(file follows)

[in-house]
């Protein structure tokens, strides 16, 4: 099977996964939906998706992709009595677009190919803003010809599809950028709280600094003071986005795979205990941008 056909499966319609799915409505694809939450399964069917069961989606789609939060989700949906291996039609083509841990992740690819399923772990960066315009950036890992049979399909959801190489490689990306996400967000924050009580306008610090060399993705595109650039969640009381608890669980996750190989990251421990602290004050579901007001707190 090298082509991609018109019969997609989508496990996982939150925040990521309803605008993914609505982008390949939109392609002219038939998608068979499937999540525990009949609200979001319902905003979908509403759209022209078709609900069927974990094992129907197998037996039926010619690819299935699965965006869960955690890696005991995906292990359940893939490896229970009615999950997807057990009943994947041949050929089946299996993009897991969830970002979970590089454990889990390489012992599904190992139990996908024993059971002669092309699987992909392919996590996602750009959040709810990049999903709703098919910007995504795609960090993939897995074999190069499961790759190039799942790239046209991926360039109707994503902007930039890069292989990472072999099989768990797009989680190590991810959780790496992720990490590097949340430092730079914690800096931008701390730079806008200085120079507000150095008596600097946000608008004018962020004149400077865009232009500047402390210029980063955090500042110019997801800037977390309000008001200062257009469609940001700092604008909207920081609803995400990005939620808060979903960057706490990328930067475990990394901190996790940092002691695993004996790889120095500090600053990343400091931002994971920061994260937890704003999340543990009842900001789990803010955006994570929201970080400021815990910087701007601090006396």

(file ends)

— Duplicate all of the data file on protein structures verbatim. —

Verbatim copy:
[in-house]
């Protein structure tokens, strides 16, 4: 099977996964939906998706992709009595677009190919803003010809599809950028709280600094003071986005795979205990941008 056909499966319609799915409505694809939450399964069917069961989606789609939060989700949906291996039609083509841990992740690819399923772990960066315009950036890992049979399909959801190489490689990306996400967000924050009580306008610090060399993705595109650039969640009381608890669980996750190989990251421990602290004050579901007001707190 090298082509991609018109019969997609989508496990996982939150925040990521309803605008993914609505982008390949939109392609002219038939998608068979499937999540525990009949609200979001319902905003979908509403759209022209078709609900069927974990094992129907197998037996039926010619690819299935699965965006869960955690890696005991995906292990359940893939490896229970009615999950997807057990009943994947041949050929089946299996993009897991969830970002979970590089454990889990390489012992599904190992139990996908024993059971002669092309699987992909392919996590996602750009959040709810990049999903709703098919910007995504795609960090993939897995074999190069499961790759190039799942790239046209991926360039109707994503902007930039890069292989990472072999099989768990797009989680190590991810959780790496992720990490590097949340430092730079914690800096931008701390730079806008200085120079507000150095008596600097946000608008004018962020004149400077865009232009500047402390210029980063955090500042110019997801800037977390309000008001200062257009469609940001700092604008909207920081609803995400990005939620808060979903960057706490990328930067475990990394901190996790940092002691695993004996790889120095500090600053990343400091931002994971920061994260937890704003999340543990009842900001789990803010955006994570929201970080400021815990910087701007601090006396």